Are their Compassionate Solutions to combat Homelessness?

By Reagan Williams

(Source: UnSplash, Jon Tyson)


In 2020, on a given night there were about 580,000 people experiencing homelessness in the US. This is according to the Department of Housing and Urban Development 2020 Annual Homelessness Assessment report to Congress. It’s the fourth consecutive year in a row that homelessness has increased across the country.


2020 was the first year since the data had been collected where more people experiencing homelessness were unsheltered. Unsheltered locations are considered such as the streets, abandominiums, and places that people can’t reside in. People associate homelessness with our country’s largest cities. So, is it possible for places to create compassionate solutions to help combat homelessness?


(Source: Pexels, Jon Tyson)


This past October, Miami’s city manager was advised to create an “Adopt-A-Homeless Person Assistance program. The Miami City Commission voted on a dubious ordinance to ban homeless encampments. Commissioner Joe Carollo sponsored the ordinance and at the same time proposed that the city provide a program to adopt a homeless person. The program would pay residents from the Miami-Dade County Homeless Trust Fund to provide shelter to individuals experiencing homelessness. Despite Miami’s Homeless Census being at its lowest number in 25 years, the city still makes up one of the largest homeless populations in the country.


Carollo, who’s re-election was in November, garnered national attention for his “wild” suggestions about homelessness. The resolution passed and residents can offer a bed and daily essentials to a homeless person and get paid a stipend similar to the foster care system. However, how many people are willing to take a homeless person into their home? Homelessness in the United States dates back to the pre-Civil War era where people lost their homes due to wars, immigrants looking for settlements or those who were thrown out of colonial towns. In 1879, the Bowery Mission in New York was one of the first shelters established for young men who couldn’t find work after the Civil War.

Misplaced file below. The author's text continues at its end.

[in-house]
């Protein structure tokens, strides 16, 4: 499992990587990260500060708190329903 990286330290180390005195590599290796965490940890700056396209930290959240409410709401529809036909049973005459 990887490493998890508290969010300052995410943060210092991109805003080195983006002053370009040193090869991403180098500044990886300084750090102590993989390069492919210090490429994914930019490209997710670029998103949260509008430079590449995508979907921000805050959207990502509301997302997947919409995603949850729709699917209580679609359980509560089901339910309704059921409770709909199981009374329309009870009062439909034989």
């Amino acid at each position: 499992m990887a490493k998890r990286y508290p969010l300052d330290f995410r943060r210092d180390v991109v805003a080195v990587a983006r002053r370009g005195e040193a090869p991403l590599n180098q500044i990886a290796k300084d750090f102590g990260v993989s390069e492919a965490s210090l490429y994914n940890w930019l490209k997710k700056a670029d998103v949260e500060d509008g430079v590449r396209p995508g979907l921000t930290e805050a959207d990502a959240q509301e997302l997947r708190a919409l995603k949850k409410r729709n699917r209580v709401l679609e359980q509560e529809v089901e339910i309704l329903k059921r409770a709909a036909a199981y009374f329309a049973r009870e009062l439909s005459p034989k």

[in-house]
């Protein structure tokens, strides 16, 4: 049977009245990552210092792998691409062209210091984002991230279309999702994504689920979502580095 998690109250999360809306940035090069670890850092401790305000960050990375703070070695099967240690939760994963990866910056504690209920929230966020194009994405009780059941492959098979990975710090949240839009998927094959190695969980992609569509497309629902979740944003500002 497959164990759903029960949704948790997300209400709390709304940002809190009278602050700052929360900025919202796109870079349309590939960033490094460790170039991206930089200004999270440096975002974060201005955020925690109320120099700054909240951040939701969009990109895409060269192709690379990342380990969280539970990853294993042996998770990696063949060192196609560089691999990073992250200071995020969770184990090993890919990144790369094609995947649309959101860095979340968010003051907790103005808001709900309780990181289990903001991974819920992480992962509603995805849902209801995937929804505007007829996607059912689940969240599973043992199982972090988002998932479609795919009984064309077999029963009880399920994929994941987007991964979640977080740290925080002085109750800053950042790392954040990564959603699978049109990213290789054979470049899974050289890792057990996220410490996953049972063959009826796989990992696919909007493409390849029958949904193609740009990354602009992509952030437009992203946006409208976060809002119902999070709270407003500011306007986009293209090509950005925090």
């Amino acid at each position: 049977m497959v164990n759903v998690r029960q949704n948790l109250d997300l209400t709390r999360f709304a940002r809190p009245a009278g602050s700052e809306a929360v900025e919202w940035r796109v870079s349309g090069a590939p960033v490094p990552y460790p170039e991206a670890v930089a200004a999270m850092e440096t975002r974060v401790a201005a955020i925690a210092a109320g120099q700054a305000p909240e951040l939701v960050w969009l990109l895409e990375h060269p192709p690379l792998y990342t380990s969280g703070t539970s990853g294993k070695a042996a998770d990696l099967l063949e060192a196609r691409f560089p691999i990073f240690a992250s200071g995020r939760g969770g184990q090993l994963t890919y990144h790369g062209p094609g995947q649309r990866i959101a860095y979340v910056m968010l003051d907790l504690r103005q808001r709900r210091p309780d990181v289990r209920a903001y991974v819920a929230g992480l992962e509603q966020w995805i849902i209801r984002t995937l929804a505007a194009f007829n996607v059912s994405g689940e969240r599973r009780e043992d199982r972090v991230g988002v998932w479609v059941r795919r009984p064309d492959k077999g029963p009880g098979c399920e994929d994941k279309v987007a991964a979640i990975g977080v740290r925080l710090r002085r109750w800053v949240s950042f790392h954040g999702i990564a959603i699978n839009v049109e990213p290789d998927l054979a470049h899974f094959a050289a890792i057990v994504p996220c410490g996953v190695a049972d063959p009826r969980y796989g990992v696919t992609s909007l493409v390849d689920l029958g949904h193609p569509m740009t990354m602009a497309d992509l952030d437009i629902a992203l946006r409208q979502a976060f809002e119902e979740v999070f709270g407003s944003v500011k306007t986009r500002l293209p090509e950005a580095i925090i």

There are a variety of reasons why someone might be homeless today. Systematically, homeless people experience a lack of supportive services, lack of healthcare resources, and are victims of the economy. From an individual perspective, people that are employed, unemployed, or can’t work without assistance can experience homelessness. While, some people end up being homeless after facing personal hardships, suffer from a physical ailment or mental illness.


Homelessness is a pervasive issue across the nation and mayors from large cities are planning to use COVID-19 rescue funds for these issues. Some cities including Austin, Minneapolis, Seattle and San Diego are planning to build affordable housing for low-income residents, expand rental vouchers and add large amounts of money to housing trust funds. However, housing advocates want funding that will address the continuum of the problem with execution and not just one-time spending of federal funds.


As more Americans become homeless, can viable solutions really be found for the magnitude of the problem? Cities across the country are banning tents, closing parks and arresting homeless individuals. Maybe there is no real clear “compassionate solution” for the long-standing problem of homelessness or viable solutions that tackle a person’s needs versus the current political climate.


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